Ce Bleu Dungeness Derek Jarman Prospect Cottage
‘Ce Bleu Dungeness Derek Jarman Prospect Cottage’
This print shows Derek Jarman’s Prospect Cottage and the surrounding landscape in Dungeness, East Sussex.
Panoramic format. Print size 124 x 30.5 cm approx. Signed print from a limited edition of 100. From original ink drawing to which I apply colour digitally. Printed on fine art paper using archival inks.
’In the afternoon, the wind got up and the sun came out, the bees took off uncertainty, the flowers danced.’ (Wednesday 19 Derek Jarman’s diary.)
I first visited Dungeness in 2012. I felt captivated by the landscape. At Dungeness you can see the modest Derek Jarman’s fisherman’s cottage surrounded by his garden . The cottage building simply sits on a bed of shingles and is surrounded by a vast sky that is scarcely interrupted in the horizon. The landscape conveys the solace of fierce emotion combined with the comfort of monastic retirement.
The Garden of Prospect Cottage
Derek Jarman created in what is designated as the only desert in the UK a remarkable garden. He planted sea kale, Iberian gorse, Californian poppies, valerian, lichen. And similarly whilst living in Dungeness Derek found beauty in decay, as he used to beachcombing the shore to pick up old rusted irons and half rotten timbers for his garden.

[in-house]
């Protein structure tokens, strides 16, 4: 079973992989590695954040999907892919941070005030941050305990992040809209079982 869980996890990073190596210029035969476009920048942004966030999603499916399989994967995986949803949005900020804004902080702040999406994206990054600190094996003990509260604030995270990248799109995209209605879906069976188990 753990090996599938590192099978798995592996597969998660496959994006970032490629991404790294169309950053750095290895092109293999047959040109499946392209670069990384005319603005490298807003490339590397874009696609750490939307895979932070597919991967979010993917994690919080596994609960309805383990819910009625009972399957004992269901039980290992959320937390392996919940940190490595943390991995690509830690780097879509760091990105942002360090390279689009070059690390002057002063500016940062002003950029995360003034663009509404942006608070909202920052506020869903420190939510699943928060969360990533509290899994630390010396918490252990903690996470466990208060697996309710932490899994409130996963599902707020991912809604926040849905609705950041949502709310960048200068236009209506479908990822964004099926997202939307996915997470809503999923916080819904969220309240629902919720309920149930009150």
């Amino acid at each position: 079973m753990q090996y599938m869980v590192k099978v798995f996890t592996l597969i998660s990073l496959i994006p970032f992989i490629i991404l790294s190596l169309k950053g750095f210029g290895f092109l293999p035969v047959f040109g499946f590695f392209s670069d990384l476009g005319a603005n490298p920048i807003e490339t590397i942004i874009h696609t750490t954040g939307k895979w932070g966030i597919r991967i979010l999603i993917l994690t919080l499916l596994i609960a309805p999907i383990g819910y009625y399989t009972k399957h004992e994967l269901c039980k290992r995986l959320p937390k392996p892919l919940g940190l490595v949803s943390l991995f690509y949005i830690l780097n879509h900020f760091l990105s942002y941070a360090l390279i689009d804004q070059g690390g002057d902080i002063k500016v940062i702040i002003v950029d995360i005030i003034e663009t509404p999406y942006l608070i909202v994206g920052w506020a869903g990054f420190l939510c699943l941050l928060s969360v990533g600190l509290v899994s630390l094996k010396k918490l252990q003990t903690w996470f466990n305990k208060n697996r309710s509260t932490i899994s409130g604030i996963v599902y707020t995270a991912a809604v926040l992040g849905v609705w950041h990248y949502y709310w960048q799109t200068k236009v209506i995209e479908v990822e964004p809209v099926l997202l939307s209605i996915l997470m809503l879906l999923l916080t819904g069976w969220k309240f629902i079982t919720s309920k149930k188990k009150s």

His garden was an experiment of life and art, of creation and survival where native and foreign plants grow together. Possibly mimicking the creative society he often surrounded himself with. To illustrate this he would describe how he would find pleasure in the smallest flower that with a struggle grows in the shingle.
As a curious note, I created the blooms that I show in my print as potato prints. You can see me in action in my kitchen making the prints of the flowers of the valerian, Californian Poppies, Gorse and Foxgloves.
Research on the life of Derek Jarman leads to fascination and frustration at the same time. I have read a few of his books and visited his house in Dungeness. However this has only given me a glimpse of his humanity and work.
In his film Blue there are seventy-six minutes of luminous blue screen complemented by a meticulously recorded soundtrack featuring music recorded at Brian Eno’s studio and lyrical and autobiographical text read by Nigel Terry, Tilda Swinton and, at one unforgettable moment, by Jarman himself. Jarman’s own confrontation with blindness in the course of his treatment for AIDS.
In his book ‘At your onw risk’ he relates his journey of being gay during the AIDS crisis.
Similarly his other book ‘Derek Jarman’s Garden’ describes his man made paradise in the arid landscape of Dungeness.
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